Why we need a 2023 budget deal right now — and how to get it

The president recently signed into law the 2022 Consolidated Appropriations Act, which funds the federal government through Sept. 30, 2022. The more than $1.5 trillion package includes $782 billion for defense and $730 billion for non-defense programs. The 2,700-page legislation is a bipartisan compromise, passed by wide margins in both chambers of Congress. 

Even though it took six months into the fiscal year to get to this common ground, the fact that it happened provides government officials with an agreed-upon framework for funding our government. So, why not use a framework that the current Congress and administration agree to as the baseline for fiscal year 2023 appropriations, with the goal of having no continuing resolution for 2023? That gives Congress and the administration six months to fund the government on time — an accomplishment that rarely has happened in the past 20 years. 

With a war in Europe, record inflation, and midterm elections looming, an on-time, bipartisan 2023 budget would go a long way toward signaling American unity, resolve and strength at home and abroad. Why would both parties want to get this done now? Democrats, who currently control Congress, may not be able to do so after the midterms, according to polls. So, Democrats probably hold the most leverage they are going to have for the next several years and getting higher non-defense spending appropriated should be a priority for them. For Republicans, getting both higher defense spending and an on-time appropriation for defense has to be a priority as war rages in Ukraine.

Because the Biden administration has yet to roll out their 2023 budget, there is a window of opportunity. The best way to a quick agreement is for the Office of Management and Budget to immediately get together with the congressional leadership and cut a spending deal for both non-defense and defense funding. The easiest path would be to take the formula for 2022 and paste it into 2023: provide the non-defense part of the budget with an increase of 6.7 percent (same as the 2022 increase) to $778.9 billion, and defense with a 5.6 percent increase (same increase as in 2022) to $825.8 billion.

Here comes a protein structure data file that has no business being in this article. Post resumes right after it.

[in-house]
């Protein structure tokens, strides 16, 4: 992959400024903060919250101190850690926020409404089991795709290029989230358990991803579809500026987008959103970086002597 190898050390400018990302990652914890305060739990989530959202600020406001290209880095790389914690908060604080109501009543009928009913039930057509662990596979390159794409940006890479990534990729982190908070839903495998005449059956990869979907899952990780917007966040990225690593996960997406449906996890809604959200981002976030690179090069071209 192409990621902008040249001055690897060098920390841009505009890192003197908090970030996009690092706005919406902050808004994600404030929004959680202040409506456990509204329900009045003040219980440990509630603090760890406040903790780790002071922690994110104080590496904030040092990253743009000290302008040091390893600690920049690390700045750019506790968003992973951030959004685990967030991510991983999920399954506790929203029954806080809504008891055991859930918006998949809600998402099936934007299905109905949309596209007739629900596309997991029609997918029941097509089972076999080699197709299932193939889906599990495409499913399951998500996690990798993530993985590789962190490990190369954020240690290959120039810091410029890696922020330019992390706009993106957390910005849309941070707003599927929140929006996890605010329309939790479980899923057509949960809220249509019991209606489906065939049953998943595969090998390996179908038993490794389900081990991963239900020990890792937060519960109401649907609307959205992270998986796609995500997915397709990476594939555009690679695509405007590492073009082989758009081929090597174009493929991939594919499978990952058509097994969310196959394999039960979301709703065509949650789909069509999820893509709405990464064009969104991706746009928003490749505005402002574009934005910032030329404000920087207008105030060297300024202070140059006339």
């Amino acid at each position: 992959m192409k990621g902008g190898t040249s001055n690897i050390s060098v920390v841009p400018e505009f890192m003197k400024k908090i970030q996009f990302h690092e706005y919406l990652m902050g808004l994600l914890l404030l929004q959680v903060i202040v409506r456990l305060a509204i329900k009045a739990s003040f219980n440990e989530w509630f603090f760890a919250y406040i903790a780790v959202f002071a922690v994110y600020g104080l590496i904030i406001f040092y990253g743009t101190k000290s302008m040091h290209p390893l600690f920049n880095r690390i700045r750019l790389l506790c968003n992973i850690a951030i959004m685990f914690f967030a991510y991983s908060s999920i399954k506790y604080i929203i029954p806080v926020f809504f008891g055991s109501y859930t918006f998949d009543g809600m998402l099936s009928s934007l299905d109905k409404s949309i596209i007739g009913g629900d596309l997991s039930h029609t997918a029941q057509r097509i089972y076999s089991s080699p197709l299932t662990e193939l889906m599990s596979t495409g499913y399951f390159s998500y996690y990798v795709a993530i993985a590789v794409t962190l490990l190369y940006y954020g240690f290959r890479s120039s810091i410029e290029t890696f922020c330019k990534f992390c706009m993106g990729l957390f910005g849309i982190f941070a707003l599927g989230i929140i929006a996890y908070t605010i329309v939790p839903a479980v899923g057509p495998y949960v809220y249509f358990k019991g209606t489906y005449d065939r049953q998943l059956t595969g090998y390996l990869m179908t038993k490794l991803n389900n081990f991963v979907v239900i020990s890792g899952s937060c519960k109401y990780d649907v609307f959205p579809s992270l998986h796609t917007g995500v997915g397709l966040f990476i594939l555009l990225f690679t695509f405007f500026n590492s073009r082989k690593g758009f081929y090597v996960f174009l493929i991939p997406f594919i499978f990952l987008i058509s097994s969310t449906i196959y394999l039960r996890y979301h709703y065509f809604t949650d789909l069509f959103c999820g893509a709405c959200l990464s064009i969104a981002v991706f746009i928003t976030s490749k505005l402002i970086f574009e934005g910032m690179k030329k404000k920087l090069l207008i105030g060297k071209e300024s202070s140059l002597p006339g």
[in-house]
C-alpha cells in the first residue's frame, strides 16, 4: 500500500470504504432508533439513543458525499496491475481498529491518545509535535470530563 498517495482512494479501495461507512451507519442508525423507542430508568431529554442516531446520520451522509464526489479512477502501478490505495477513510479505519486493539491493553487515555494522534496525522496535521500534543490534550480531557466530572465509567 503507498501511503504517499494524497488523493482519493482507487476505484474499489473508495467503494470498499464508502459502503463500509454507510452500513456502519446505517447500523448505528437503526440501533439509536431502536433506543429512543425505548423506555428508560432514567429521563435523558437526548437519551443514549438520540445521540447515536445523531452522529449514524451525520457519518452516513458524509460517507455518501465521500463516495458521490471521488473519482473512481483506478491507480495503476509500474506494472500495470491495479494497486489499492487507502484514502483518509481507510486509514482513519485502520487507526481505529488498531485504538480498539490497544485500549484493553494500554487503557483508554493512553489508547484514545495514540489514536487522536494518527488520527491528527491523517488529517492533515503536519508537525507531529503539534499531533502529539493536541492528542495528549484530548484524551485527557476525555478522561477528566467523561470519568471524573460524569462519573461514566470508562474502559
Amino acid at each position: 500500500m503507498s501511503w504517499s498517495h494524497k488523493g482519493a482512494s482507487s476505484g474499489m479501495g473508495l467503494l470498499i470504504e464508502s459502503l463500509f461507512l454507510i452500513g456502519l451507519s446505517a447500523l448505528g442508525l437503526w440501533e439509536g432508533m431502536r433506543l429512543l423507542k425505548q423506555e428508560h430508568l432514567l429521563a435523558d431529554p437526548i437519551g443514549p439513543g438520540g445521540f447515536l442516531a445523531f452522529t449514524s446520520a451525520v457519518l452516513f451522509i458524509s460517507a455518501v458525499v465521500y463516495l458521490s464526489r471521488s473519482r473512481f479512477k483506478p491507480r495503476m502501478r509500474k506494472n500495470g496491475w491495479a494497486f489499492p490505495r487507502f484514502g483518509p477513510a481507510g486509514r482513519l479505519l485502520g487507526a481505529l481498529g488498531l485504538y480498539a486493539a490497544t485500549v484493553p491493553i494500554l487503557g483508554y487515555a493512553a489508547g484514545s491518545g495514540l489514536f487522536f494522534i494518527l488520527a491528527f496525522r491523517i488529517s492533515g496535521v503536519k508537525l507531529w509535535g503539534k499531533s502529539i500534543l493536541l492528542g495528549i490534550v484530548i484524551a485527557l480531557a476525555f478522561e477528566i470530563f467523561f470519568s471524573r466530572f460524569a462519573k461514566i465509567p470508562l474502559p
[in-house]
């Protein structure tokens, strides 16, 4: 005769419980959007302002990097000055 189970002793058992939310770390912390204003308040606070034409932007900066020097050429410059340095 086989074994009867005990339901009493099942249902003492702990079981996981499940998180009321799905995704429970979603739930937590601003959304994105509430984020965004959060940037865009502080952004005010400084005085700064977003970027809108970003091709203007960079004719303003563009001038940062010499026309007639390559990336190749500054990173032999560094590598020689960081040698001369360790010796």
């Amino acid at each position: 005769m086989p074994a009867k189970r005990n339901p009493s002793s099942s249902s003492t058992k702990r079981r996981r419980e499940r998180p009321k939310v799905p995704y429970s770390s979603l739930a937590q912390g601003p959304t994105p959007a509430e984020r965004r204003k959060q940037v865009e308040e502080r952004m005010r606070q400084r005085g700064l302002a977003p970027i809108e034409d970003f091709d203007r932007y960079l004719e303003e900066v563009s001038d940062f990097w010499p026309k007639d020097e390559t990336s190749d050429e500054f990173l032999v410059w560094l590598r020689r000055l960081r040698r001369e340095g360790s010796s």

Because there is so little time, this works only if the numbers between Congress and the administration’s request match up. The administration is six weeks late in submitting the budget and is likely to submit it almost two months late. In addition, Congress will be out of session most of the summer, as members campaign for the midterms. 

In its request to Congress for the 2022 budget, the administration chose to submit a very large increase for non-defense programs and a very small increase for defense programs. This is one of the reasons it took Congress six months to produce a bipartisan compromise appropriation — one that provided a more balanced increase in funding for both non-defense and defense programs. The White House should take the high ground for its 2023 budget submission, with a budget that mirrors the 2022 appropriation rather than President Biden’s submission. 

Given the six months remaining before the start of 2023, any major deviation between the request and the recent appropriation almost certainly will lead to another long continuing resolution — this time with a war in Europe ongoing, high inflation, and a new Congress that will be seated.

For Congress, passing the 2023 appropriation on time works only if all the agreed-upon policy provisions in 2022 carry forward into 2023. The term “budget appropriation” doesn’t properly convey the amount of policy fights each year that determine what is or isn’t included. Most of them are non-defense issues because defense policy issues are resolved in the annual National Defense Authorization Act.

Since Congress no longer passes each appropriation bill as a standalone bill, controversial policy issues such as the Hyde amendment, which precludes the use of federal funds for abortions, for example, are included and fought over in “must-pass” omnibus appropriations. If members of Congress want to campaign in their districts and fund the government on time for 2023, they have to accept all policy compromises made in the 2022 appropriations.

Elected officials in Congress and the executive branch have until Sept. 30 to show the American people — and the world — that they can accomplish one of the basic duties of governance: fund the government. The clock is ticking, and the stars are aligned, but an important question remains: Will the administration take the lead, forge a deal and resist using the budget as a political statement of “wants”? If the White House believes it might lose control of one or both chambers in Congress, this proposal might be the best deal it can get.

Retired Maj. Gen. John G. Ferrari is a nonresident senior fellow at the American Enterprise Institute and a former director of program analysis and evaluation for the U.S. Army.

Tags 2022 midterms Appropriations bill Continuing resolution Defense spending Government budgets Joe Biden

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